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Destinations, Dreams and Dogs - International adventure with a fast-track family (& dogs) of Old World values, adopting the Russian-Italian-American good life on the go…!

Holiday Performance Panic

I have no problem with my kids being in holiday choirs, singing “O Little Town of Bethlehem” or “My Dreidl, Dreidl, Dreidl”. For our family, the festival of Hanukkah and the celebration of Christmas are what this season is all about. Decorating the home, giving gifts, enjoying special foods—it’s all icing on the cake—and a time of overstimulation in general. But becoming a hermit was never an option.

I’m starting to think that hermit-life might not be so bad, after all….

You see, my oldest girl is generally tapped to play Mary, and I have a Nativity-pictureproblem with that. My husband believes that I am out to destroy all fun on Planet Earth, yet for me, this type of role spells big trouble. Forget about me, for my daughter, the role spells big trouble. Could the casting direction please choose someone else?

With an adopted child, pregnancy in general and unwed pregnancy in particular hold loaded meanings. For some, it means suffering rejection as a scaled.12082010_Web_Nativity.006_t653child. For others, if they might become pregnant at an early age, it means a way to acknowlege and bond with an unknown birth mother. For the rest, it means replaying history, but this time they would choose to keep the baby and somehow right the wrongs of the past that were done to them.

Emotional mine fields.

In our family, we view Mary the mother of Jesus (or Miriam the mother of Yeshua) as a young teen who conceived not due to any promiscuity on her part. Instead, she was overshadowed by the Holy Spirit, or as Isaiah foretold hundreds of years before:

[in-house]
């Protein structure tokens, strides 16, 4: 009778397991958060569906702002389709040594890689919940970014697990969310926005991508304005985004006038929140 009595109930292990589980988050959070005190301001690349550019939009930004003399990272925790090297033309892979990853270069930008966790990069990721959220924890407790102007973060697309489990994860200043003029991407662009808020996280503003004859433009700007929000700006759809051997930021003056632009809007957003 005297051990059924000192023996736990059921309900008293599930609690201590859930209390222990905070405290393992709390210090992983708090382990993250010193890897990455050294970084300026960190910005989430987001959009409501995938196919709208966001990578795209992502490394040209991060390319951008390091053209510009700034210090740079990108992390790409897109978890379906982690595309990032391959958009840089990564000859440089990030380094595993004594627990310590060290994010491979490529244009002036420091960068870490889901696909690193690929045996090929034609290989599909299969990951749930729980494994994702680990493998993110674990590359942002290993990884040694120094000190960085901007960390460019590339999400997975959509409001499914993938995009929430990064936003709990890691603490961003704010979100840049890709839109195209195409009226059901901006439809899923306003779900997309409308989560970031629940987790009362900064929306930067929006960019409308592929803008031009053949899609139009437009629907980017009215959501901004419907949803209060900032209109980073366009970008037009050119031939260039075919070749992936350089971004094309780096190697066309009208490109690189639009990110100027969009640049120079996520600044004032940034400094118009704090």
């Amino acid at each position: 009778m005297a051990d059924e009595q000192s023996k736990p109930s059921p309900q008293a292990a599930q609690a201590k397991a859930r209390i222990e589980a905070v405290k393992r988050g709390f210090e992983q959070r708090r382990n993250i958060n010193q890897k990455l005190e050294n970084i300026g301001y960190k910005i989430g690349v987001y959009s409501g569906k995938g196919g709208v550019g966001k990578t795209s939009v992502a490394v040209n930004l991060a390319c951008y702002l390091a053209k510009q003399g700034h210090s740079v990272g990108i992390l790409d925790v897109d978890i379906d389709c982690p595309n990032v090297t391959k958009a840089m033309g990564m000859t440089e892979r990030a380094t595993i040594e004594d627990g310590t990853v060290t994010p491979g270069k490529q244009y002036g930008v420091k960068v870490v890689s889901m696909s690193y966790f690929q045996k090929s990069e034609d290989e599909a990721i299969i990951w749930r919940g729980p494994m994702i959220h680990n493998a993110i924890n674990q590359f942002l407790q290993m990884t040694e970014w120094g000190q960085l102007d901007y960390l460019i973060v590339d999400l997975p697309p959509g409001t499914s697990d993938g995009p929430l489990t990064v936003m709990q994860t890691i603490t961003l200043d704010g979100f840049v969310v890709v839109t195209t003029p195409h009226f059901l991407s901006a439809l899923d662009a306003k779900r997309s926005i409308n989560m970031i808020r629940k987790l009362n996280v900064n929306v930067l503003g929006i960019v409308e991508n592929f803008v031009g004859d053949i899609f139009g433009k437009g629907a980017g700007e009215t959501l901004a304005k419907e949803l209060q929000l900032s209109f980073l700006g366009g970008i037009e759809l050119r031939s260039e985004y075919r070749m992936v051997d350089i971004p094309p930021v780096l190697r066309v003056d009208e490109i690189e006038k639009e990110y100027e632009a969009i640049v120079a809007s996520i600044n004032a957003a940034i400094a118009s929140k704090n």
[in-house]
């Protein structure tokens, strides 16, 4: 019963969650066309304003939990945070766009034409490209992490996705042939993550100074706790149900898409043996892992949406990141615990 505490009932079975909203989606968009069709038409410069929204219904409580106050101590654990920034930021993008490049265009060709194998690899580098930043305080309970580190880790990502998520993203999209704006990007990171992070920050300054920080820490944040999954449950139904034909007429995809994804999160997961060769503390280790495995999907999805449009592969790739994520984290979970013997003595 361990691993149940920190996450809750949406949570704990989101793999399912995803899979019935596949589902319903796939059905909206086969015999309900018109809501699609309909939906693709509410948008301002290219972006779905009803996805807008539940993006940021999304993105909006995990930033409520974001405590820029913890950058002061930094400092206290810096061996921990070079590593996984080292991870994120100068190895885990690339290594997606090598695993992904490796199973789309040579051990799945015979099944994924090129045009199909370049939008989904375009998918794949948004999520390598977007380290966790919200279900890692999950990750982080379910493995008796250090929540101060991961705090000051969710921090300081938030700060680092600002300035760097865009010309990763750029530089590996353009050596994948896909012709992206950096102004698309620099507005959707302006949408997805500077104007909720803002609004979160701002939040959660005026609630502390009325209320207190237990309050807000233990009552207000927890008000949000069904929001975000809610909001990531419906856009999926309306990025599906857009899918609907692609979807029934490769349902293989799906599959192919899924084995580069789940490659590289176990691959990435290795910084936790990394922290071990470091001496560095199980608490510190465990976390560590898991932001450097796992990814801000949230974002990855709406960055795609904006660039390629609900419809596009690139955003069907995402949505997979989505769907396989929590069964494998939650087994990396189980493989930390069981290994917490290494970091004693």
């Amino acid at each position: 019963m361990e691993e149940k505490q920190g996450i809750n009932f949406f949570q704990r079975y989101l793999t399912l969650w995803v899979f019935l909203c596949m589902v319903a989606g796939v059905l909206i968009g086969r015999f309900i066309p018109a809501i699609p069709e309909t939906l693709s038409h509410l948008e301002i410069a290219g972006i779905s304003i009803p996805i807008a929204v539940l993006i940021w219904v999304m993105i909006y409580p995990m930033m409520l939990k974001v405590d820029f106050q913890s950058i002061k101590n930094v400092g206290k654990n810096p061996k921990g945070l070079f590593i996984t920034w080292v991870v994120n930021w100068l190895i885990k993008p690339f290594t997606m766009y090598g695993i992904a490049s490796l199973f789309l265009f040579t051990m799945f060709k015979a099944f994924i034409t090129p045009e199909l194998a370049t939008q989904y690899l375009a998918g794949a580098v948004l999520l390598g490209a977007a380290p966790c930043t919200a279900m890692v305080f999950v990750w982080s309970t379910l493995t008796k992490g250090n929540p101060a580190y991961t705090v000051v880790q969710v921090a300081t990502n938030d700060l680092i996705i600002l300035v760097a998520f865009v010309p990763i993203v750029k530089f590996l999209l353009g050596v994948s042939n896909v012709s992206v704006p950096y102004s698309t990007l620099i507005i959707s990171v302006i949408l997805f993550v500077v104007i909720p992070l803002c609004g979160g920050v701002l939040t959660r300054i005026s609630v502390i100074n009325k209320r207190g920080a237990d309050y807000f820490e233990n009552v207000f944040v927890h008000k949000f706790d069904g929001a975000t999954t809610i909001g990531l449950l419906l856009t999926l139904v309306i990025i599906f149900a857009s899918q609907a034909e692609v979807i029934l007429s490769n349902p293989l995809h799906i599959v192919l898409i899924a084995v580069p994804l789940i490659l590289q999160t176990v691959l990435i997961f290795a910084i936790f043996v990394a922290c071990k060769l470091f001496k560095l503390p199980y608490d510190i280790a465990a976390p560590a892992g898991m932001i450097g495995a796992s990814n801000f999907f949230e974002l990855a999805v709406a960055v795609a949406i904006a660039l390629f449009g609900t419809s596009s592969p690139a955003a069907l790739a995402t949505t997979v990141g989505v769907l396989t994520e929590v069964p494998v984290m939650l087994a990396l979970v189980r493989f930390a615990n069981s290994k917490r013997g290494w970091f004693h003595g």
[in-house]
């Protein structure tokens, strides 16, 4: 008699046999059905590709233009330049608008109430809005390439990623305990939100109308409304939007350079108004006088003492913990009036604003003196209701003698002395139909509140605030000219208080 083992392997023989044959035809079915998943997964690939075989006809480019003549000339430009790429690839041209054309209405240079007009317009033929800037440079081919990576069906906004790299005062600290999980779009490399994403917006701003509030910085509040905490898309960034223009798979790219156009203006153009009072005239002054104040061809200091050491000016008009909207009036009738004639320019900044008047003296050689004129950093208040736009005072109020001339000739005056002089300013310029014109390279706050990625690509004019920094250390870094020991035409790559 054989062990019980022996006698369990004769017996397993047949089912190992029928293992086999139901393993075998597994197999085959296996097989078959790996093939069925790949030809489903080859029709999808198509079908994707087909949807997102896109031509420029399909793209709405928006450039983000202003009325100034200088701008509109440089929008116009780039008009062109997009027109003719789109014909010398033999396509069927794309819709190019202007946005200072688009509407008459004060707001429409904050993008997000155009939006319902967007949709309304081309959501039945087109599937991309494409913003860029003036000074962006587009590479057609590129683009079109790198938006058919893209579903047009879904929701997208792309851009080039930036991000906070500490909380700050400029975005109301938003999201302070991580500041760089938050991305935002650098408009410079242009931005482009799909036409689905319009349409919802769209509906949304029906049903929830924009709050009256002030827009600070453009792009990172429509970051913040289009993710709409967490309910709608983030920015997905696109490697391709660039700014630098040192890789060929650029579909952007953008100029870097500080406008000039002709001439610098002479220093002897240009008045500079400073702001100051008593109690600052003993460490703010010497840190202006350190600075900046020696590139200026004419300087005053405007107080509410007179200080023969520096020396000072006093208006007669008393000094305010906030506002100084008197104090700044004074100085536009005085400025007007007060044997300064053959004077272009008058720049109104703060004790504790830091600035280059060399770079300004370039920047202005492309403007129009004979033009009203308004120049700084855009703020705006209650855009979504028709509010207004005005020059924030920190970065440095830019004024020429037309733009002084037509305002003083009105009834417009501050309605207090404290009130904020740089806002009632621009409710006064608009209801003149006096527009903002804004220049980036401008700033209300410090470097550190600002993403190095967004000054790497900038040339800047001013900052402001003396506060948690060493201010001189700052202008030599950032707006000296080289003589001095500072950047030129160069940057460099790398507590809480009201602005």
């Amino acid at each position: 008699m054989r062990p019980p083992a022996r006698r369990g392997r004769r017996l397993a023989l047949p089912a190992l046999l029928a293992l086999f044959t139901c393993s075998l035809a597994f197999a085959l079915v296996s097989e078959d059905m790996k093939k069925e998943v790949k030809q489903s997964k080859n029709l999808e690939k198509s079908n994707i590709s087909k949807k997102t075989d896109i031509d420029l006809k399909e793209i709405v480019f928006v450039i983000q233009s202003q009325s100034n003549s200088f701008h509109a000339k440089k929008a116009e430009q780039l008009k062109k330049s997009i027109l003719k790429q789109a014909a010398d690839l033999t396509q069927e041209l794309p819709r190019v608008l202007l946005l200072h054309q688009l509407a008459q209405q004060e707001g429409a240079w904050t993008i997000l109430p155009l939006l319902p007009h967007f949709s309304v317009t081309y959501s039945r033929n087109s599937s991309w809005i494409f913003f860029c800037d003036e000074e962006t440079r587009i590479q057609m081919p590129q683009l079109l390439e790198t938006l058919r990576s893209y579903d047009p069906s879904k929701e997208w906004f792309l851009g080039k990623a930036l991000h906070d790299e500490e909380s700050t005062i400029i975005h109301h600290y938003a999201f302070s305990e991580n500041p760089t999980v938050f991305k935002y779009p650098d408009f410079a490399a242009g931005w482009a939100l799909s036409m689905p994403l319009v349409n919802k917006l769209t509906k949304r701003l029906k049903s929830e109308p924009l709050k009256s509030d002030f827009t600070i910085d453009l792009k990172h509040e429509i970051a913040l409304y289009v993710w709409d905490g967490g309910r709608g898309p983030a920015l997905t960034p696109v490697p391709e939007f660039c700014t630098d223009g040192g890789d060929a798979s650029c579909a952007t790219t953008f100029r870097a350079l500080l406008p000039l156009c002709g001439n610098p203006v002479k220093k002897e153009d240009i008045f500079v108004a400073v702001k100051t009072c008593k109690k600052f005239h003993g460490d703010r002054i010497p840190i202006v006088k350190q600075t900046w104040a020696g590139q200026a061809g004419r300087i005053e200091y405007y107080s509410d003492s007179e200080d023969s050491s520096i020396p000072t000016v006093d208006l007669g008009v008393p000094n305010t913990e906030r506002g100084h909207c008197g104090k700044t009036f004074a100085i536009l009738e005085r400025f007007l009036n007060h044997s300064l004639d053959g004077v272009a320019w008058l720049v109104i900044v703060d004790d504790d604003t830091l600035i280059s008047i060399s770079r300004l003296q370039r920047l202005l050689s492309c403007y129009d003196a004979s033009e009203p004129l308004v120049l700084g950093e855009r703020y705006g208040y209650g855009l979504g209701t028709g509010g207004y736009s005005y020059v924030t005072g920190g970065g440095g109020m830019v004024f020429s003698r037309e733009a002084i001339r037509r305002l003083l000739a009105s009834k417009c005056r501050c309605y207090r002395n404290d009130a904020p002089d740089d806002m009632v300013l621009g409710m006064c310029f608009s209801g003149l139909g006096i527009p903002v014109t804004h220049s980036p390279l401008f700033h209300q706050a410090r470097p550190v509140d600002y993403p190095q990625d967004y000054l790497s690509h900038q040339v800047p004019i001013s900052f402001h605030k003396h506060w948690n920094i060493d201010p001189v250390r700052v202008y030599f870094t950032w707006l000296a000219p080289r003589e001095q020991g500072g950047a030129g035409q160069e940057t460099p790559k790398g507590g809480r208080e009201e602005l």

“Therefore the Lord Himself shall give you a sign: Behold, a virgin shall conceive and bear a Son, and shall call His name web1_nativity_121013JL_002Immanuel.” (Isaiah 7:14)

“For unto us a Child is born, unto us a Son is given; and the government shall be upon His shoulder. And His name shall be called Wonderful, Counselor, The Mighty God, The Everlasting Father, The Prince of Peace.” (Isaiah 9:6)

Nothing shameful in that, really quite an honor.

But could you leave our daughter out of it? Please? Can’t you make her a camel, an innkeeper, or an angel?

Our oldest has played this role more than once and I see her change. It’s not for the better. I could have predicted exactly what’s happening, right along with Isaiah. She’s now 16 and hangs out in the hallway Years-5-6-Nativity-Performance-2-294x300with this year’s “Joseph”, a guy in his late 20s, a decent fellow who does not understand that she really senses a connection with him as they wait to go onstage. He, and others, do not comprehend that her grasp of reality versus fantasy is very, very sketchy. Shouldn’t they get to know one another better? After all, they’re married… or betrothed… or expecting a baby.

My head is spinning. I feel a headache coming on. How could a religious holiday play contribute to the delinquency of a minor?

As soon as you insist on a child of trauma and abuse being front and center.